Why They Hate Us: How Racist Rhetoric Impacts Education (Teachers College Press, 2021) examines how racist political rhetoric has created damaging and dangerous conditions for Students of Color in schools and higher education institutions throughout the United States. The authors show how the election of the 45th president has resulted in a defining moment in U.S. history where racist discourses, reinforced by ideologies of white supremacy, have affected the educational experiences of our most vulnerable students. This volume situates the rhetoric of the Trump presidency within a broader historical narrative and provides recommendations for those who seek to advocate for anti-racism and social justice. As we enter the uncharted waters of a global pandemic and national racial reckoning, this will be invaluable reading for scholars, educators, and administrators who want to be part of the solution. Dr. Lindsay Pérez Huber is a professor of education at California State University-Long Beach as well as a visiting scholar at the UCLA Center for Critical Race Studies. Her research analyzes racial inequities in education, the impact on marginalized urban students of color, and how students and their communities respond to those inequities through strategies of resistance. Dr. Susana Muñoz is an associate professor of education at Colorado State University. Her research focuses on issues of access, equity, and college persistence for undocumented Latina/o students. Autumn Wilke works in higher education as an ADA coordinator and diversity officer and is also an author and doctoral candidate with research/topics related to disability and higher education. Learn more about your ad choices. Visit megaphone.fm/adchoices Support our show by becoming a premium member! https://newbooksnetwork.supportingcast.fm/latino-studies

    Jonna Perrillo, "Educating the Enemy: Teaching Nazis and Mexicans in the Cold War Borderlands" (U Chicago Press, 2022)

    Play Episode Listen Later Jul 18, 2022 58:13


    Educating the Enemy: Teaching Nazis and Mexicans in the Cold War Borderlands (U Chicago Press, 2022) begins with the 144 children of Nazi scientists who moved to El Paso, Texas, in 1946 as part of the military program called Operation Paperclip. These German children were bused daily from a military outpost to four El Paso public schools. Though born into a fascist enemy nation, the German children were quickly integrated into the schools and, by proxy, American society. Their rapid assimilation offered evidence that American public schools played a vital role in ensuring the victory of democracy over fascism. Jonna Perrillo not only tells this fascinating story of Cold War educational policy, but she draws an important contrast with another, much more numerous population of children in the El Paso public schools: Mexican Americans. Like everywhere else in the Southwest, Mexican American children in El Paso were segregated into "Mexican" schools, where the children received a vastly different educational experience. Not only were they penalized for speaking Spanish--the only language all but a few spoke due to segregation--they were tracked for low-wage and low-prestige careers, with limited opportunities for economic success. Educating the Enemy charts what two groups of children--one that might have been considered the enemy, the other that was treated as such--reveal about the ways political assimilation has been treated by schools as an easier, more viable project than racial or ethnic assimilation. Listen to an interview with the author here and read an interview in Time and a piece based on the book in the Boston Review. Learn more about your ad choices. Visit megaphone.fm/adchoices Support our show by becoming a premium member! https://newbooksnetwork.supportingcast.fm/latino-studies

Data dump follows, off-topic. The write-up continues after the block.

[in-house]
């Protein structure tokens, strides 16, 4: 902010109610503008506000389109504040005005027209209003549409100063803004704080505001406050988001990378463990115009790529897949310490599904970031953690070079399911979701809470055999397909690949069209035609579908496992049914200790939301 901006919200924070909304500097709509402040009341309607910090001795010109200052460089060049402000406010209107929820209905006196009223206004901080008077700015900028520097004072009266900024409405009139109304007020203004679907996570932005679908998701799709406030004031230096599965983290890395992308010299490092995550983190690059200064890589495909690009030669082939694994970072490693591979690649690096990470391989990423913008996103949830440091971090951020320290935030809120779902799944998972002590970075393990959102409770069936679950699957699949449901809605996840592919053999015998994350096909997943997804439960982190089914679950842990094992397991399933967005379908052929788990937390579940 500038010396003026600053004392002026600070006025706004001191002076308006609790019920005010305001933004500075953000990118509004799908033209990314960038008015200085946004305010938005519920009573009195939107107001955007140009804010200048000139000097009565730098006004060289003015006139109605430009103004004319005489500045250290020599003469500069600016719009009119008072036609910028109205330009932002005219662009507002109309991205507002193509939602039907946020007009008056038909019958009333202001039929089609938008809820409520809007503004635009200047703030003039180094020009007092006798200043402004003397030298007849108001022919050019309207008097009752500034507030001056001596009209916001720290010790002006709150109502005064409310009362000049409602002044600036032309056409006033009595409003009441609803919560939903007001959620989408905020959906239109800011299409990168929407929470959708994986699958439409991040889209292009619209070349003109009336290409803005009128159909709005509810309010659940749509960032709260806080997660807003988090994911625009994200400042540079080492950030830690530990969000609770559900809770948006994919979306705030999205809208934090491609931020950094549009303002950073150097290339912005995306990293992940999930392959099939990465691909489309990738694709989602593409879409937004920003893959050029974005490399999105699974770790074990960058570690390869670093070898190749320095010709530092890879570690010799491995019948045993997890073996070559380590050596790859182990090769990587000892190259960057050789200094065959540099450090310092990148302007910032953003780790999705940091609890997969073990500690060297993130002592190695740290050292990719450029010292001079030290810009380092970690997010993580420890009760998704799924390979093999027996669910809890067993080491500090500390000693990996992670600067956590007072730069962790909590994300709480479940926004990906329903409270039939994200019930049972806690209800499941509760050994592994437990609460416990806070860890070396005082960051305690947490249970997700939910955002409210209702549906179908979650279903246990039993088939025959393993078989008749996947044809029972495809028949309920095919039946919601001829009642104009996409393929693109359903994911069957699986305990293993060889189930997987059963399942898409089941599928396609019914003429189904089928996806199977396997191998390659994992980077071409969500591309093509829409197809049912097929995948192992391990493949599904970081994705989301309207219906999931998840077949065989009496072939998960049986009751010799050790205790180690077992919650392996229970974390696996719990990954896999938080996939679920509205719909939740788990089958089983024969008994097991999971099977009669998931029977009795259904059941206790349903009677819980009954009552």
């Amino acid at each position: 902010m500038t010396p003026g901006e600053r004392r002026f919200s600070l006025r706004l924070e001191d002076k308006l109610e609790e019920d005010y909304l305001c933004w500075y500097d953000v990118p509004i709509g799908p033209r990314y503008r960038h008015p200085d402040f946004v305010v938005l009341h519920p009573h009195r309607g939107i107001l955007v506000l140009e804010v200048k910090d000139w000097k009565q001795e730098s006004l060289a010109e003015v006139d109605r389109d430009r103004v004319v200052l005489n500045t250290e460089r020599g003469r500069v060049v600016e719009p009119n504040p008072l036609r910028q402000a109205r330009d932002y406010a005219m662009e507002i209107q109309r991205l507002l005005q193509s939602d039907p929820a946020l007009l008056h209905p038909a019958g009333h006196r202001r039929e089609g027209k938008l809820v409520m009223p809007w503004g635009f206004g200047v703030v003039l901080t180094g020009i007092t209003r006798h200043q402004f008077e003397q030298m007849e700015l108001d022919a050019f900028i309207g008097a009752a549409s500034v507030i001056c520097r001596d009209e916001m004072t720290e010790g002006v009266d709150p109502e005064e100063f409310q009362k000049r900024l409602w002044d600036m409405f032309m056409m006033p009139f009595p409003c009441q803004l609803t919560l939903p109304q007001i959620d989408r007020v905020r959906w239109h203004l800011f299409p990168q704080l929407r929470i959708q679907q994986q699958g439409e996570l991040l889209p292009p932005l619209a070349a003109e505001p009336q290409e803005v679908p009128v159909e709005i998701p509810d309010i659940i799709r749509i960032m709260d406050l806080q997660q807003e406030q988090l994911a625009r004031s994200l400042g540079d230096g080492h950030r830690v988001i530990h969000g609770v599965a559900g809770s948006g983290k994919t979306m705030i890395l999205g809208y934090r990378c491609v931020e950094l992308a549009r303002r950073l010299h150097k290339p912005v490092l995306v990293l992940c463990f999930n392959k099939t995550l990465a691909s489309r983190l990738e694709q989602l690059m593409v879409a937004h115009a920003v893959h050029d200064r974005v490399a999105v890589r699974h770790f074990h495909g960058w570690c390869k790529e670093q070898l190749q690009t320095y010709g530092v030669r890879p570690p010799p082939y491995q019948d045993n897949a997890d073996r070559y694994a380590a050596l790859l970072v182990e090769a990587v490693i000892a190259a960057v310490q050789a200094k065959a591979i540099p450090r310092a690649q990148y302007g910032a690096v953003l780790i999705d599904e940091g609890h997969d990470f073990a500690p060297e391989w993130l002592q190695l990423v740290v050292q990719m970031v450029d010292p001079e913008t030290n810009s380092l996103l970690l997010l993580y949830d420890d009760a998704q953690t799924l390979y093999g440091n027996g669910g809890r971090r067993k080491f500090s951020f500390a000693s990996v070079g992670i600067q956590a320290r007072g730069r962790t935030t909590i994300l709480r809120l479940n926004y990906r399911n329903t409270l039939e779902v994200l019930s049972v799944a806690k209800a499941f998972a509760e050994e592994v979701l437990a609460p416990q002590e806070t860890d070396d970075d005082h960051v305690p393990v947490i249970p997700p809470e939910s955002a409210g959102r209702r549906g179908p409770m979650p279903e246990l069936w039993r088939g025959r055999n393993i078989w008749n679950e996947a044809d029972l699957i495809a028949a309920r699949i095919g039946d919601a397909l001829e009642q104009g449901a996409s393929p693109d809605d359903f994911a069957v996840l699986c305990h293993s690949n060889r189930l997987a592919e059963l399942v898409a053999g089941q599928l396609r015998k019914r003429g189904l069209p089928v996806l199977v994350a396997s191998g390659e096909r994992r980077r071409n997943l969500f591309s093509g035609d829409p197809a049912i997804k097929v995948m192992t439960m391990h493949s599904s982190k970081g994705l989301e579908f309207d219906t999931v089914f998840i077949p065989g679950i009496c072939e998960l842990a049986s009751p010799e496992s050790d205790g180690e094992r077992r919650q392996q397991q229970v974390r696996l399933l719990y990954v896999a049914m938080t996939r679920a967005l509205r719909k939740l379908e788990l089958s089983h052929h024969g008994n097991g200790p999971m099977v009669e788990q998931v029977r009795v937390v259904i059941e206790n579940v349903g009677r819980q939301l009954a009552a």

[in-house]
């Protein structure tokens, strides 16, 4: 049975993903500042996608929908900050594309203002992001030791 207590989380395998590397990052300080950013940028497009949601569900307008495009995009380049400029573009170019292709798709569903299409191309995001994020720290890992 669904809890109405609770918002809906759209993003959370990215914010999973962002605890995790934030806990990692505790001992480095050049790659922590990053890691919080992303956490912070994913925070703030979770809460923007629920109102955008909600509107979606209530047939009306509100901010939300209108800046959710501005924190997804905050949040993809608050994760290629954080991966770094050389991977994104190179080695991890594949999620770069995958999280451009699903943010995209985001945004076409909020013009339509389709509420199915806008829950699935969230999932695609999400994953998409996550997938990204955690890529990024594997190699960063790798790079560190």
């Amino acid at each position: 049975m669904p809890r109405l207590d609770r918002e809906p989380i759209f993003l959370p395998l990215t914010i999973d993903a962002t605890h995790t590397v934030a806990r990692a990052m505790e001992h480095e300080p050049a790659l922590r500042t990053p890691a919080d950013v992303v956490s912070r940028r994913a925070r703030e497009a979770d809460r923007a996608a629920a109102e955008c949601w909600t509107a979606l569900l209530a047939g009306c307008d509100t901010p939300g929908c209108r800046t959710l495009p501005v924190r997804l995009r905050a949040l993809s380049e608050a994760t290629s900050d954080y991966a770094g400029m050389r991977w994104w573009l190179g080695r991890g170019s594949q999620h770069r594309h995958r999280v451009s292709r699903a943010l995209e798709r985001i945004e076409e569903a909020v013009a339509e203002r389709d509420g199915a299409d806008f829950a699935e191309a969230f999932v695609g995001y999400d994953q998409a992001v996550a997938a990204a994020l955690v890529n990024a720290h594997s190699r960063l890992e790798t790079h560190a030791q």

Teresa Palomo Acosta, "Tejanaland: A Writing Life in Four Acts" (Texas A&M UP, 2021)

    Play Episode Listen Later Jun 24, 2022 30:24